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By Jim Cornelius
Editor in Chief 

Faith in progress

 

Last updated 4/11/2023 at 1:36pm



My 95-year-old dad never saw a construction project he didn’t like.

A child of the Great Depression and World War II, development to him has always signaled growing prosperity, more people accessing an American Dream he fervently believed in.

And why wouldn’t he? The 10th of 11 children of a Swedish father and an Irish mother who came West to Washington and then California in the 1920s seeking opportunity, he found his trade as a printer when he was 12 years old, and rode that trade to a level of middle-class prosperity his railroad brakeman father worked himself into the grave trying to achieve.

My dad believes that things are getting better every day; that every problem has a solution. He’s what you might call (referencing a lyric from one of his favorite musicals, “South Pacific”) a cockeyed optimist, a trait that gave him great resilience in the face of family trauma that … well, let’s just say that it didn’t lend itself to optimism.

My dad is a remarkable man — and he has always had a quasi-religious faith in Progress.

Bob can’t make his annual trek to Sisters anymore; he’s living full-time now with my brother in Southern California. But if he were here, he would surely applaud the development happening now in Sisters.

“Lot of building going on,” he’d say. “That’s good. That’s Progress.”

Not everybody thinks so. The growth=progress equation doesn’t work for a lot of folks anymore. My dad’s faith might seem to many to be quaint, maybe even a little suspect. For a lot of folks in Sisters right now, growth and development doesn’t feel like progress — it feels like something slipping away.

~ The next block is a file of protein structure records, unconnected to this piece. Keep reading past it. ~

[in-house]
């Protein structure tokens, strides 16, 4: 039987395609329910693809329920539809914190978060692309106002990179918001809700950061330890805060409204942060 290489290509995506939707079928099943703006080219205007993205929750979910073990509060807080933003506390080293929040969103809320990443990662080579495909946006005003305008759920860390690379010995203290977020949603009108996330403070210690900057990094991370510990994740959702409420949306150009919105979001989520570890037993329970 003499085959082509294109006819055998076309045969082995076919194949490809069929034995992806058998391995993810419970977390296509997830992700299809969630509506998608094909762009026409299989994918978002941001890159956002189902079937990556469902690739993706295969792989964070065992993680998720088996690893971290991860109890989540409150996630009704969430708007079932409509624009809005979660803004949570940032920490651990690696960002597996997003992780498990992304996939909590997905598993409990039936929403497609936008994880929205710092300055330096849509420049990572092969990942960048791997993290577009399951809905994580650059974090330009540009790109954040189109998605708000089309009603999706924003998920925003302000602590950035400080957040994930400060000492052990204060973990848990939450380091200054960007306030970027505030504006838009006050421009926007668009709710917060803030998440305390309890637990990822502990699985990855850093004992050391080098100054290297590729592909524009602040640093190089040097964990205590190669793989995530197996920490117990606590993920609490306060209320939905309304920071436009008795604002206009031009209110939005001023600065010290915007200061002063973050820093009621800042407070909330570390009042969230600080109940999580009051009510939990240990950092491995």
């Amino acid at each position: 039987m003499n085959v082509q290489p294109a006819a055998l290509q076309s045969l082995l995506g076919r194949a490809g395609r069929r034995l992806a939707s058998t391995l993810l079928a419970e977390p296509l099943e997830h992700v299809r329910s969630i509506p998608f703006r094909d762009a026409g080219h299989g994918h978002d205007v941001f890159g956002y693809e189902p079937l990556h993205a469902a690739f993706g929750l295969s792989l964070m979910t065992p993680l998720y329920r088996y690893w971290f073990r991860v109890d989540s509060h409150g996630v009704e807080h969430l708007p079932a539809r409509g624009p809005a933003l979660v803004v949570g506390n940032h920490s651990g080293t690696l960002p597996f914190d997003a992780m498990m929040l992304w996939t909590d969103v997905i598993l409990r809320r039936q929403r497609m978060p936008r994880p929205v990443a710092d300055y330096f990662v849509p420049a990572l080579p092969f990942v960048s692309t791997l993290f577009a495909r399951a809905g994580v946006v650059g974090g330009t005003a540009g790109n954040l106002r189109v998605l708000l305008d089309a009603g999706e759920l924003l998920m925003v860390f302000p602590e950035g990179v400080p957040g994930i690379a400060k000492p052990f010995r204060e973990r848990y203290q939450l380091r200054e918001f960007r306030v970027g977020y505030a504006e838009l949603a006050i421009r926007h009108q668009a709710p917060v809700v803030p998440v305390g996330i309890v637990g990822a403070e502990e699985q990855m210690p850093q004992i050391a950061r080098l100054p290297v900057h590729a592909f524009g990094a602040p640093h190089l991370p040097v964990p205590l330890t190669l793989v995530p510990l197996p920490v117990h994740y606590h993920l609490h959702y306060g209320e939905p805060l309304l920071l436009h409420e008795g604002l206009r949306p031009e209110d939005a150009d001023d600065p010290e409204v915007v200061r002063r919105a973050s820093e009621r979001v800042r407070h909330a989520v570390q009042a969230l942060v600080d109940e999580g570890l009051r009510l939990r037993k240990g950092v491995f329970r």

Trouble is, it’s never been a binary equation. Economic development has always been a process of destruction as well as creation — bringing along with unprecedented wealth and technological advancement problems of environmental degradation, species extinction, the dismantling of once-viable livelihoods and traditional ways of life. Through my dad’s generation, the price seemed worth paying, because the rewards were right at hand, if not for all, at least for a large proportion of the population. Each generation lived in better material circumstances than their parents — in the richest society, by far, in human history.

My dad bought a nice middle-class house with a $13,000 mortgage in 1954. With a single income from a good job, he didn’t strain to pay it off. Young people in their 20s today question whether they can ever afford to buy a home.

With narrowing prospects comes a questioning of the fundamental tenets of the faith. And we know something is off about the promise of Progress when, despite our vast wealth — or because of it — so many of us are overweight, unhealthy, stressed out, and depressed.

Last week, my family traveled in the soggy moccasin prints of Lewis & Clark where they reached the Pacific Ocean at Cape Disappointment. We walked Cannon Beach, where they took meat, blubber, and baleen from a stranded whale, and Sunset Beach, where they boiled seawater for salt, which they carried back to Fort Clatsop to preserve and flavor the elk and venison that was their main subsistence during the winter of 1805/06.

It’s mind-boggling to contemplate the scale of change wrought on the landscape and our ways of life in the 217 years since the Corps of Discovery packed up and left Fort Clatsop to return across the continent to their homes.

My dad would extol the great industries — logging, fishing, shipping — that thrived in Astoria in the past two centuries, and marvel at the mighty bridge that spans the Columbia River between Oregon and Washington. That’s Progress.

The Clatsop and Chinook might see it differently.

Ironically, industries like logging and fishing — and the cultures built around them — are themselves being pushed aside by a tsunami of what we might call the Progress of our digital age.

And we may all soon be questioning the secular faith that has underpinned Western Civilization for centuries when the rise of AI hands unprecedented power to a nonhuman intelligence, one that may not be so benevolent when it shrugs at the remains of our humanity and says, “That’s Progress.”

Author Bio

Jim Cornelius, Editor in Chief

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Jim Cornelius is editor in chief of The Nugget and author of “Warriors of the Wildlands: True Tales of the Frontier Partisans.” A history buff, he explores frontier history across three centuries and several continents on his podcast, The Frontier Partisans. For more information visit www.frontierpartisans.com.

 

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